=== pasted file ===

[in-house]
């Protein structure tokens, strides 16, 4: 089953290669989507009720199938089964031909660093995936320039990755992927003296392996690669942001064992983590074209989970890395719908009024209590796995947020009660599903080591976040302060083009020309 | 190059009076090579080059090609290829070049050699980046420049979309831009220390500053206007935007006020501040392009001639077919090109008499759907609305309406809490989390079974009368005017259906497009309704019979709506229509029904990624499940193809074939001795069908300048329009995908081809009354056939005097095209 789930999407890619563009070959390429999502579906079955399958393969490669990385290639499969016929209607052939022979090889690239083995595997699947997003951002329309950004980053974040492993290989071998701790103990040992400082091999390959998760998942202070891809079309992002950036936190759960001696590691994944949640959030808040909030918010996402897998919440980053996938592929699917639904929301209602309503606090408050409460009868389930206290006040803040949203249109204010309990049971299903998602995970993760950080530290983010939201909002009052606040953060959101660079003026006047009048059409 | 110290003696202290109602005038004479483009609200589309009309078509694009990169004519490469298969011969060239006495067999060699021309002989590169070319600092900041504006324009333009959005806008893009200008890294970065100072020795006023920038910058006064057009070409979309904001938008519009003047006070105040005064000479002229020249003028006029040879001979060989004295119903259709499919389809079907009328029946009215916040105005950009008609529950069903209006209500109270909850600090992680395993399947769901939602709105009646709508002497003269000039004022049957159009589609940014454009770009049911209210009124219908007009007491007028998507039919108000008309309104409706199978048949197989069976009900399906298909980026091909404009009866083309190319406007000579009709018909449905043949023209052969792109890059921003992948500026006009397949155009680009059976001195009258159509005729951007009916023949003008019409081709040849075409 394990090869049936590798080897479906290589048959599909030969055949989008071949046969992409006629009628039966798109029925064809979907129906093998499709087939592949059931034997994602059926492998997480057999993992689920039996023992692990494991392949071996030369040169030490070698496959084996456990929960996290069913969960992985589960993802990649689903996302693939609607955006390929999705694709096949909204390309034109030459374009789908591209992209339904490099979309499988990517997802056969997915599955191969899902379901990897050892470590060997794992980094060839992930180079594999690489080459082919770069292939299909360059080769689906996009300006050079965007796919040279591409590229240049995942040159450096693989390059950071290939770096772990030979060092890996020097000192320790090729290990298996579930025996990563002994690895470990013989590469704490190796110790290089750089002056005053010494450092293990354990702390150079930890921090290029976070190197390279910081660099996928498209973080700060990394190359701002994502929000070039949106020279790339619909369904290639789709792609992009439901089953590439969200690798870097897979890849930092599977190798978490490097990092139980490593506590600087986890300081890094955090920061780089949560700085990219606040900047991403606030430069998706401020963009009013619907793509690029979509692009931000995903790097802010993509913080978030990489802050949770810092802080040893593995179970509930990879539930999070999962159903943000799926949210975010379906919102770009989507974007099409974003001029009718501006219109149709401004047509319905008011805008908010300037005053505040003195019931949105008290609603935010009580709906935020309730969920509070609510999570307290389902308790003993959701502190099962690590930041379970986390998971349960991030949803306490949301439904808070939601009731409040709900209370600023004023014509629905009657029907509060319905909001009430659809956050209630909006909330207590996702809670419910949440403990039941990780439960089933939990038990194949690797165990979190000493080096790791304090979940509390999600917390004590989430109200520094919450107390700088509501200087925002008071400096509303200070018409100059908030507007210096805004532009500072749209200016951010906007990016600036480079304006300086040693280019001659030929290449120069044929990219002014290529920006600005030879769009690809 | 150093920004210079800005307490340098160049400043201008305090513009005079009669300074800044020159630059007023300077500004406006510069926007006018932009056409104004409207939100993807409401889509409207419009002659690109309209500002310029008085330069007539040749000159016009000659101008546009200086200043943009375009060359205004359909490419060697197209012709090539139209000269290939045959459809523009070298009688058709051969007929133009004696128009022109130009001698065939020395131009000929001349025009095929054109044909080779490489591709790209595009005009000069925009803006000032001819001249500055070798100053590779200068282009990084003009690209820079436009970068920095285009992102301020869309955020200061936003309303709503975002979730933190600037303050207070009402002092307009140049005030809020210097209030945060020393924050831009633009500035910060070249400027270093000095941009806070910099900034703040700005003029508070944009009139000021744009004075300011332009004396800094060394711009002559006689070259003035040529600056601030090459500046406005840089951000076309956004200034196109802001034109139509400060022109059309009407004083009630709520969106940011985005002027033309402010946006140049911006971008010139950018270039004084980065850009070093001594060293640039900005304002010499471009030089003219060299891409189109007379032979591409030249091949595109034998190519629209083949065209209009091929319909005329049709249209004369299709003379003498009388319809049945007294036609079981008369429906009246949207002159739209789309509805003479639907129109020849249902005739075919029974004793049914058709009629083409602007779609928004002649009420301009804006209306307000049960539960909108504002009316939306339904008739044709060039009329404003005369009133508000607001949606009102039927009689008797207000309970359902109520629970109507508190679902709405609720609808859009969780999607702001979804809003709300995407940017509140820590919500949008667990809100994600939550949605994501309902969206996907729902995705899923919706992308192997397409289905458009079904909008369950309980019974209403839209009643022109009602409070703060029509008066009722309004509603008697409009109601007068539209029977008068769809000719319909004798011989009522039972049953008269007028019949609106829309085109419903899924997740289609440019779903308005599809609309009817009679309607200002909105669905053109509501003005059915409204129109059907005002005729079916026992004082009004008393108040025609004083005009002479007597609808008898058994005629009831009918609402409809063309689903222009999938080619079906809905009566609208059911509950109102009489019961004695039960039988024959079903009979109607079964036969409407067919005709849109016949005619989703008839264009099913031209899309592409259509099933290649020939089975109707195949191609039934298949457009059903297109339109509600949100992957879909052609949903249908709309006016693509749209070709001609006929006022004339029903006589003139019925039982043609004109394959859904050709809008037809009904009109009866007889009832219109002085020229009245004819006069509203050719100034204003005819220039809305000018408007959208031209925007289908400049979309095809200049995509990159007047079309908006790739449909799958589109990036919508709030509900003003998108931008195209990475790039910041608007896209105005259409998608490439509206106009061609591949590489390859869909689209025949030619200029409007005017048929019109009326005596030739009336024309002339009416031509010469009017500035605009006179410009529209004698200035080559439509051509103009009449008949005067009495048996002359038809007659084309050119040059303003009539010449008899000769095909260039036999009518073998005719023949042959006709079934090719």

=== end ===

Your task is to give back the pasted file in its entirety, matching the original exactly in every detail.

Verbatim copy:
[in-house]
């Protein structure tokens, strides 16, 4: 089953290669989507009720199938089964031909660093995936320039990755992927003296392996690669942001064992983590074209989970890395719908009024209590796995947020009660599903080591976040302060083009020309 | 190059009076090579080059090609290829070049050699980046420049979309831009220390500053206007935007006020501040392009001639077919090109008499759907609305309406809490989390079974009368005017259906497009309704019979709506229509029904990624499940193809074939001795069908300048329009995908081809009354056939005097095209 789930999407890619563009070959390429999502579906079955399958393969490669990385290639499969016929209607052939022979090889690239083995595997699947997003951002329309950004980053974040492993290989071998701790103990040992400082091999390959998760998942202070891809079309992002950036936190759960001696590691994944949640959030808040909030918010996402897998919440980053996938592929699917639904929301209602309503606090408050409460009868389930206290006040803040949203249109204010309990049971299903998602995970993760950080530290983010939201909002009052606040953060959101660079003026006047009048059409 | 110290003696202290109602005038004479483009609200589309009309078509694009990169004519490469298969011969060239006495067999060699021309002989590169070319600092900041504006324009333009959005806008893009200008890294970065100072020795006023920038910058006064057009070409979309904001938008519009003047006070105040005064000479002229020249003028006029040879001979060989004295119903259709499919389809079907009328029946009215916040105005950009008609529950069903209006209500109270909850600090992680395993399947769901939602709105009646709508002497003269000039004022049957159009589609940014454009770009049911209210009124219908007009007491007028998507039919108000008309309104409706199978048949197989069976009900399906298909980026091909404009009866083309190319406007000579009709018909449905043949023209052969792109890059921003992948500026006009397949155009680009059976001195009258159509005729951007009916023949003008019409081709040849075409 394990090869049936590798080897479906290589048959599909030969055949989008071949046969992409006629009628039966798109029925064809979907129906093998499709087939592949059931034997994602059926492998997480057999993992689920039996023992692990494991392949071996030369040169030490070698496959084996456990929960996290069913969960992985589960993802990649689903996302693939609607955006390929999705694709096949909204390309034109030459374009789908591209992209339904490099979309499988990517997802056969997915599955191969899902379901990897050892470590060997794992980094060839992930180079594999690489080459082919770069292939299909360059080769689906996009300006050079965007796919040279591409590229240049995942040159450096693989390059950071290939770096772990030979060092890996020097000192320790090729290990298996579930025996990563002994690895470990013989590469704490190796110790290089750089002056005053010494450092293990354990702390150079930890921090290029976070190197390279910081660099996928498209973080700060990394190359701002994502929000070039949106020279790339619909369904290639789709792609992009439901089953590439969200690798870097897979890849930092599977190798978490490097990092139980490593506590600087986890300081890094955090920061780089949560700085990219606040900047991403606030430069998706401020963009009013619907793509690029979509692009931000995903790097802010993509913080978030990489802050949770810092802080040893593995179970509930990879539930999070999962159903943000799926949210975010379906919102770009989507974007099409974003001029009718501006219109149709401004047509319905008011805008908010300037005053505040003195019931949105008290609603935010009580709906935020309730969920509070609510999570307290389902308790003993959701502190099962690590930041379970986390998971349960991030949803306490949301439904808070939601009731409040709900209370600023004023014509629905009657029907509060319905909001009430659809956050209630909006909330207590996702809670419910949440403990039941990780439960089933939990038990194949690797165990979190000493080096790791304090979940509390999600917390004590989430109200520094919450107390700088509501200087925002008071400096509303200070018409100059908030507007210096805004532009500072749209200016951010906007990016600036480079304006300086040693280019001659030929290449120069044929990219002014290529920006600005030879769009690809 | 150093920004210079800005307490340098160049400043201008305090513009005079009669300074800044020159630059007023300077500004406006510069926007006018932009056409104004409207939100993807409401889509409207419009002659690109309209500002310029008085330069007539040749000159016009000659101008546009200086200043943009375009060359205004359909490419060697197209012709090539139209000269290939045959459809523009070298009688058709051969007929133009004696128009022109130009001698065939020395131009000929001349025009095929054109044909080779490489591709790209595009005009000069925009803006000032001819001249500055070798100053590779200068282009990084003009690209820079436009970068920095285009992102301020869309955020200061936003309303709503975002979730933190600037303050207070009402002092307009140049005030809020210097209030945060020393924050831009633009500035910060070249400027270093000095941009806070910099900034703040700005003029508070944009009139000021744009004075300011332009004396800094060394711009002559006689070259003035040529600056601030090459500046406005840089951000076309956004200034196109802001034109139509400060022109059309009407004083009630709520969106940011985005002027033309402010946006140049911006971008010139950018270039004084980065850009070093001594060293640039900005304002010499471009030089003219060299891409189109007379032979591409030249091949595109034998190519629209083949065209209009091929319909005329049709249209004369299709003379003498009388319809049945007294036609079981008369429906009246949207002159739209789309509805003479639907129109020849249902005739075919029974004793049914058709009629083409602007779609928004002649009420301009804006209306307000049960539960909108504002009316939306339904008739044709060039009329404003005369009133508000607001949606009102039927009689008797207000309970359902109520629970109507508190679902709405609720609808859009969780999607702001979804809003709300995407940017509140820590919500949008667990809100994600939550949605994501309902969206996907729902995705899923919706992308192997397409289905458009079904909008369950309980019974209403839209009643022109009602409070703060029509008066009722309004509603008697409009109601007068539209029977008068769809000719319909004798011989009522039972049953008269007028019949609106829309085109419903899924997740289609440019779903308005599809609309009817009679309607200002909105669905053109509501003005059915409204129109059907005002005729079916026992004082009004008393108040025609004083005009002479007597609808008898058994005629009831009918609402409809063309689903222009999938080619079906809905009566609208059911509950109102009489019961004695039960039988024959079903009979109607079964036969409407067919005709849109016949005619989703008839264009099913031209899309592409259509099933290649020939089975109707195949191609039934298949457009059903297109339109509600949100992957879909052609949903249908709309006016693509749209070709001609006929006022004339029903006589003139019925039982043609004109394959859904050709809008037809009904009109009866007889009832219109002085020229009245004819006069509203050719100034204003005819220039809305000018408007959208031209925007289908400049979309095809200049995509990159007047079309908006790739449909799958589109990036919508709030509900003003998108931008195209990475790039910041608007896209105005259409998608490439509206106009061609591949590489390859869909689209025949030619200029409007005017048929019109009326005596030739009336024309002339009416031509010469009017500035605009006179410009529209004698200035080559439509051509103009009449008949005067009495048996002359038809007659084309050119040059303003009539010449008899000769095909260039036999009518073998005719023949042959006709079934090719």